ATT: “Yes, that’s allowed.”

C: “And then could we just remove the secretary and just place the radio headset close enough to the phone so that they could hear each other?”

ATT: “No, not at all. That would be a violation of the tariff.”

Judge (concerned): “Excuse me?”

Once again, it was ruled that the prohibition of attaching foreign devices to the network was “unjust and unreasonable” and that “a customer desiring to use a device to improve the utility of the system should be able to do so” (slightly paraphrased, original here). Once again, we see that once you’ve decided that an act is permissible, it’s unjust/unreasonable/downright silly to limit or impair the ability to do it well — something the MPAA could take to heart.

It’s not just a question of whether it’s right or wrong — it’s also a damper on the freedom to innovate, to come up with new applications and new uses for existing content or technology. Carterfone was decided in June of ’68. By August of the following year, MCI had received the first license to compete with AT&T. In spite of AT&T’s foot-dragging over the next 10 years, a variety of other products flourished, paving the way for customer choice in phones, data communications, widely available residential modems, and even the Internet as we know it today.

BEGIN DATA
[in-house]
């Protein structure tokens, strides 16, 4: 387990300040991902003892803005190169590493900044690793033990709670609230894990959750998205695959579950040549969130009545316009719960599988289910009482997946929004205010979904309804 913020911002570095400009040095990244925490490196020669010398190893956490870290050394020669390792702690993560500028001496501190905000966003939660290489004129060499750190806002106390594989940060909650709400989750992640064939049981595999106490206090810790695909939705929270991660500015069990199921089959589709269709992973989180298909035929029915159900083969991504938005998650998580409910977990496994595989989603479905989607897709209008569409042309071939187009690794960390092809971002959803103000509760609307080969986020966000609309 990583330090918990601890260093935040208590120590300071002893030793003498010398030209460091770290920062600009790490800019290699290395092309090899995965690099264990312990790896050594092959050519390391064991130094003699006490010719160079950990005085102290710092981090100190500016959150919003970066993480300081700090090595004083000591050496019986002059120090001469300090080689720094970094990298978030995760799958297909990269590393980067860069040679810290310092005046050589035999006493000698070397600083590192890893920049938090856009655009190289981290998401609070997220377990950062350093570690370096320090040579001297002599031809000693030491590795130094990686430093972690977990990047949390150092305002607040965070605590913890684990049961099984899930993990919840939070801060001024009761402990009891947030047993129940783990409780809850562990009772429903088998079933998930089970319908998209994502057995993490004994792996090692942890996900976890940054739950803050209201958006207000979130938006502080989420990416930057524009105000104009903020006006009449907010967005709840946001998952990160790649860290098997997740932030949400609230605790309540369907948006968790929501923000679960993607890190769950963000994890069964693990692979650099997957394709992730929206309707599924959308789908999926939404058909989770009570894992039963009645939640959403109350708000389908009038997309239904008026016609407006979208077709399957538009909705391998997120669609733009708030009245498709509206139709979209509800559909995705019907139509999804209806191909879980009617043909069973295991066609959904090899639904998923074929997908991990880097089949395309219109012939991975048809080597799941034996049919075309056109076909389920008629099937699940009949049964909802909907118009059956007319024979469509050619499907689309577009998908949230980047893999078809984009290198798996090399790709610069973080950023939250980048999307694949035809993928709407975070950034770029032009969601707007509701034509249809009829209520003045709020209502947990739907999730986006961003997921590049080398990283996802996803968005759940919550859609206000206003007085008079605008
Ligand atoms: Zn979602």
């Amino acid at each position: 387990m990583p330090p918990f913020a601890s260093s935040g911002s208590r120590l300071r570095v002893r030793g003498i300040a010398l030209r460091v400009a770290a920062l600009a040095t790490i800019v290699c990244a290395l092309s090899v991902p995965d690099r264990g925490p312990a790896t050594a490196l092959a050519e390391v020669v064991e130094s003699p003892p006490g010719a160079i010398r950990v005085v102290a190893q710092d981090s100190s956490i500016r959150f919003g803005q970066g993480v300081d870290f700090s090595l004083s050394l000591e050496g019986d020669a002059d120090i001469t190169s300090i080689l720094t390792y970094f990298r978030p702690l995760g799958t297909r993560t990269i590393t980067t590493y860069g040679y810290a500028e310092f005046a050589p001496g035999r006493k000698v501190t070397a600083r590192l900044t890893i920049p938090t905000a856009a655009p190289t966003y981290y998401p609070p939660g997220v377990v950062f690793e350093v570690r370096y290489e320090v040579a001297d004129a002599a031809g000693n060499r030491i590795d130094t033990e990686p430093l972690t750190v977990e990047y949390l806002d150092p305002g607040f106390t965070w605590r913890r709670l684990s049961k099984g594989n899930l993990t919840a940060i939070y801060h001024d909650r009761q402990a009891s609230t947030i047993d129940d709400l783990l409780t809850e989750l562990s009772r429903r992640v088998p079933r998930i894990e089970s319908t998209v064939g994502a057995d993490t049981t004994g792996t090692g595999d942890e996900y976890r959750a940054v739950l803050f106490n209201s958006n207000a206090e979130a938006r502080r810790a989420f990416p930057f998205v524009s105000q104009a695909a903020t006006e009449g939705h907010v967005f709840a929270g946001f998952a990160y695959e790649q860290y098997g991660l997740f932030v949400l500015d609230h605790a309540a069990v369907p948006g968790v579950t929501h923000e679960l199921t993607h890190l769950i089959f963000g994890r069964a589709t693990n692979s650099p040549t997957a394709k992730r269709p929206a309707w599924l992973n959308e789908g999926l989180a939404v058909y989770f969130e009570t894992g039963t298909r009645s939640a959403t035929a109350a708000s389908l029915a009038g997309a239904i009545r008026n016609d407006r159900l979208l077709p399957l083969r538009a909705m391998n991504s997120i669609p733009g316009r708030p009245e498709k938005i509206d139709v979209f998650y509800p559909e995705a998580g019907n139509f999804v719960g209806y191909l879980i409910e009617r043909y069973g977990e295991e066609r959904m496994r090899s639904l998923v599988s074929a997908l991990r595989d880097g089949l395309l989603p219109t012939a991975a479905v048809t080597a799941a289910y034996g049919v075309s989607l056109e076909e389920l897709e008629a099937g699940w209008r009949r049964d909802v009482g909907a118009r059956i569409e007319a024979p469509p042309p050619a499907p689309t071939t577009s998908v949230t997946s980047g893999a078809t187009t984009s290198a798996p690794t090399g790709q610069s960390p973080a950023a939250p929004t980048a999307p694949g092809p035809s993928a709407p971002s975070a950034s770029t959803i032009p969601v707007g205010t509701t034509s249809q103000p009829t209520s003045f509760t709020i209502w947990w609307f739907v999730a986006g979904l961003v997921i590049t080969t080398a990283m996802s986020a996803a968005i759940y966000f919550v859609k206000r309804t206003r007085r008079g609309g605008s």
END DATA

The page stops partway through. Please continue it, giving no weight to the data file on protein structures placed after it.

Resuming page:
The MPAA, on the other hand, agrees that copyright law allows for fair use of material but still wants to prohibit it happening in practice — limiting not only the direct use but also the ability to use the content in innovative ways.

They could allow teachers to make truly creative lessons that would have a strong impact on students… but if the MPAA has its way, the students will barely be able to make out the image on the bootleg-quality video.

I think the MPAA needs a Carterfone decision of their own.

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I used to think that “ostrich with its head in the sand” was just a colorful description of the Bush administration’s response to environmental concerns, but now I see that it’s actual policy.

That’s right: Think you’re going to get an EPA report that you don’t want to deal with? Just order your staffers not to open the email!

Next step: Not opening science textbooks…

Photo courtesy fiver13 on Flickr